How Can Seniors Avoid Financial Abuse? 8 Steps

The Offices of Douglas C. Lauenstein, P.A. suggest various steps seniors and their families can take in order to reduce the probability that they or their loved ones will fall prey to senior financial abuse.

Seniors are targets for financial abuse for a variety of reasons. Failing health, decreased mobility, the decline of cognition, or some combination of the three all contribute to a decline in quality of life which often makes seniors perfect targets for too-good-to-be-true scams. Seniors also often have large amounts of money in savings, which makes them desirable victims for fraud and abuse.

To avoid being taken advantage of, seniors should familiarize trusted family and friends with their finances in order to lessen the risk that they will become victims of financial mistreatment or abuse. Family and close friends who are informed can more easily intervene to prevent further fraud if the need arises.

Keeping loved ones up to speed will undoubtedly help allay some of the potential for financial abuse, but there are several other fairly simple ways to decrease this risk. Ten of them are outlined below:

Keep your friends (and family) close – arrange for a close family member or friend to have account accessibility, either online or through the use of copied statements and records. This has administrative benefits, and additionally keeps family members in the financial loop.

Sharing is caring – create a joint bank or savings account, or turn an existing account into a joint one. If any trouble arises, the joint account holder can make out a check or step in to ensure the safety of the account’s contents. If necessary, a joint account holder can also make major financial decisions. This practice will also help families who might otherwise be facing probate after the account holder’s death. The practice of adding a joint account holder can also in some cases lead to abuse, so be sure you grant account privileges to someone you trust unwaveringly.

Control but not ownership – start a revocable trust. These kinds of trusts share many of the positive aspects of a joint account, with almost none of the risks. If a senior becomes unable to retain responsibility of a trust, an appropriate second party can easily be given access without assuming ownership privileges. The trust will still be disbursed as originally specified, but family will still have access to administrative privileges if a senior passes away or is no longer able to serve as the primary administrator.

House Calls – invite friends and family over. Seniors who frequently entertain guests or receive visitors several days a week are much less likely to fall prey to a financial predator. The frequent presence of loved ones shows would-be scam artists that they will not be able to get away with their schemes unnoticed. The presence of others will also demonstrate to them that their intended target may be difficult or impossible to isolate.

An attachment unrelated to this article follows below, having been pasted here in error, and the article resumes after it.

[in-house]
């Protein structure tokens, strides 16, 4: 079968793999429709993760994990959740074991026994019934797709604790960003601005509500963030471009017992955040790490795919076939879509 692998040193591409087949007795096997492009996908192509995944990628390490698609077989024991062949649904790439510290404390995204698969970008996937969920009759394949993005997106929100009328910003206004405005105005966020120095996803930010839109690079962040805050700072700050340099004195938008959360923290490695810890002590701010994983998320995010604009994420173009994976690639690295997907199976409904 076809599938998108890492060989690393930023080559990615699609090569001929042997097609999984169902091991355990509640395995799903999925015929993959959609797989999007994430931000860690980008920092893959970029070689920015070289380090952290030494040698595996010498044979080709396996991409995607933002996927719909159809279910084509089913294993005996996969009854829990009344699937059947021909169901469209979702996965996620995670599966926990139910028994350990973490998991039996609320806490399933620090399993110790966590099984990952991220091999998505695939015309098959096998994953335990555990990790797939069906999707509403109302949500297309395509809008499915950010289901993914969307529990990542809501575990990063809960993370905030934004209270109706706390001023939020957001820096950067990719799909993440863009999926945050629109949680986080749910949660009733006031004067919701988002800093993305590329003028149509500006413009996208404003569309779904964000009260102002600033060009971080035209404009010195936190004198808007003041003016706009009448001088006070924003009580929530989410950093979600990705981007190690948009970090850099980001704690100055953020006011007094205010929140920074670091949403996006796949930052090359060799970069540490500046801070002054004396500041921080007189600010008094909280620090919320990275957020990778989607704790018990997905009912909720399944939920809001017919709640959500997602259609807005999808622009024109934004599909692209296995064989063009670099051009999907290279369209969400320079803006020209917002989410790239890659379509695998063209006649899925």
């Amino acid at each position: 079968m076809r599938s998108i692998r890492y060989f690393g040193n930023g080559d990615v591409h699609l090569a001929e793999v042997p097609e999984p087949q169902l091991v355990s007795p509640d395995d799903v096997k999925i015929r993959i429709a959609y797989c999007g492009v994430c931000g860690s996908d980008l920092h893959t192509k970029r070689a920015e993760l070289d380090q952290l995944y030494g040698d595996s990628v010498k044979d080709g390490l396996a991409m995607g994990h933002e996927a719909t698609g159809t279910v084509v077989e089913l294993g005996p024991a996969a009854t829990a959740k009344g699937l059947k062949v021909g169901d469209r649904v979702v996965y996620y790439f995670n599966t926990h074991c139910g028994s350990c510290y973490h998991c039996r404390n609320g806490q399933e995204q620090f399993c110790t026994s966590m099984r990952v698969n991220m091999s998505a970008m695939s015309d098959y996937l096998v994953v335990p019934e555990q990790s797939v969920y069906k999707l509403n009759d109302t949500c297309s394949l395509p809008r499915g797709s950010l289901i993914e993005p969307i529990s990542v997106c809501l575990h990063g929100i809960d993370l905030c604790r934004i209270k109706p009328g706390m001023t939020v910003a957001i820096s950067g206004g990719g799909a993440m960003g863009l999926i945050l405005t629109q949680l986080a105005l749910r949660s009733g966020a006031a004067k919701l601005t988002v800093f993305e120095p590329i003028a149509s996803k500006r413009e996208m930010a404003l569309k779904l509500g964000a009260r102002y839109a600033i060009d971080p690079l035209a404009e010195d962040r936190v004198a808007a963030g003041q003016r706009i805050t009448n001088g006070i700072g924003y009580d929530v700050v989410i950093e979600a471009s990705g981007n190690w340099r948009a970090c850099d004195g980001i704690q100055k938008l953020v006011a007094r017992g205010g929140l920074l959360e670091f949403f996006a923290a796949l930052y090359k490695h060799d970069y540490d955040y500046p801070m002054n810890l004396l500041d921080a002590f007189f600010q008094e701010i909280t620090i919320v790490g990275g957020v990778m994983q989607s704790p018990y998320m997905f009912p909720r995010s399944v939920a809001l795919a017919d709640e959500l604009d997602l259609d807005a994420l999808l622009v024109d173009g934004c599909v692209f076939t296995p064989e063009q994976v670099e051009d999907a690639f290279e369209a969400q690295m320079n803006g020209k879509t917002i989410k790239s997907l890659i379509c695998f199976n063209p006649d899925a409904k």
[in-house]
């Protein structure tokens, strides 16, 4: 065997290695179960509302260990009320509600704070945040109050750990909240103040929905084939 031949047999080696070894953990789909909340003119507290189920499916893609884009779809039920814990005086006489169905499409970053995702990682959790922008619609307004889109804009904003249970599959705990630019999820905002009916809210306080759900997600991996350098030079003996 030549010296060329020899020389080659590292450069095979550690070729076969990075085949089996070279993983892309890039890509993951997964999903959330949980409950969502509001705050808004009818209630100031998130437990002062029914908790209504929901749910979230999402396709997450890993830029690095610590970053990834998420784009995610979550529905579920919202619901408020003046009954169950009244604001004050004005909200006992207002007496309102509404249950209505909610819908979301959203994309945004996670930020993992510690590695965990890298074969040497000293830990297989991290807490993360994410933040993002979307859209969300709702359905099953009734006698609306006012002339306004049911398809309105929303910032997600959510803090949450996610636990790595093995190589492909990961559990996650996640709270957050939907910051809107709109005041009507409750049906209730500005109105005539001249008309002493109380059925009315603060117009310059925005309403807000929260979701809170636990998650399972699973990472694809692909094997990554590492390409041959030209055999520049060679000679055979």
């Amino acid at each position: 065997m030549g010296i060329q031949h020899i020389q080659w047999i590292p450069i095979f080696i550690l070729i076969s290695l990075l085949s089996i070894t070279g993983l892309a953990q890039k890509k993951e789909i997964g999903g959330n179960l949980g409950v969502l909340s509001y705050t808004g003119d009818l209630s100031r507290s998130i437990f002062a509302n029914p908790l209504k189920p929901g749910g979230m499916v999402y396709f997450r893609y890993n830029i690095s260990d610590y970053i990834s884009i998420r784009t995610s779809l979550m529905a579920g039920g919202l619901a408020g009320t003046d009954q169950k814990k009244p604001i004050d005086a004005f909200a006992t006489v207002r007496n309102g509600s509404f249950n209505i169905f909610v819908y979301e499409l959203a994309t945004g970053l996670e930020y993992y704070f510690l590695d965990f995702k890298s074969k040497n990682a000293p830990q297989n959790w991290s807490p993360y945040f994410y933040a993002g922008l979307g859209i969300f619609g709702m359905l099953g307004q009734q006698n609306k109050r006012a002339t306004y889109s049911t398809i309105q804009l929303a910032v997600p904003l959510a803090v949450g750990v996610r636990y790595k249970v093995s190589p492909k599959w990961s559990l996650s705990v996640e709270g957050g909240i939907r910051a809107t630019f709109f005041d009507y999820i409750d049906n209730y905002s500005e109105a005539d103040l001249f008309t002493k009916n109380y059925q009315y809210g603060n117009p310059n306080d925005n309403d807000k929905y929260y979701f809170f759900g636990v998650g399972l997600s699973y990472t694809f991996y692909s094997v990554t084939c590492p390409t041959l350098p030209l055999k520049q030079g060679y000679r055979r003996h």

Two Heads are Better Than One – make financial responsibility a two-person job. Even seniors who feel confident in their abilities to maintain their finances should consult with a friend or relative to have a second set of eyes look everything over. Having a second opinion ensures that nothing gets lost or is forgotten. It may also assist them in remaining organized.

Know (and Set) Your Limits – Credit cards with adjustable limits and shared activity privileges are now available. Statements can be sent to the cardholder specifies. This is an excellent way for seniors to keep their families up to date on their purchases, transactions, their typical credit card balances, and where they generally spend their money.

Scram, spam! – The Federal Trade Commission (FTC) has made an easy-to-use website that enables anyone with a phone number to sign up for the “Do Not Call Registry.” It may not be 100% effective, but it will likely reduce the number of scam phone calls seniors receive.

Opt in to opt out – Through the Direct Marketing Association (DMA), seniors are able to limit the number of paper solicitations and product advertisements they receive in the mail. On the DMA’s website anyone who chooses to opt out of these mailings may easily select their preferences and elect to receive fewer or no solicitations.

Even if no other precautions are taken, regular interaction with family and friends will very likely decrease the chances of senior financial abuse. Ultimately, there is no magic solution. By remaining careful and following some of the steps mentioned above, however, seniors have the ability to retain control of their finances. A senior who takes such precautions now also ensures that his or her family will be able to more easily navigate through his or her records or provide assistance in an emergency.

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For more information on how to protect against senior financial abuse, or for more information on how to plan for your financial future, contact the Law Offices of Douglas C. Lauenstein, P.A. today.

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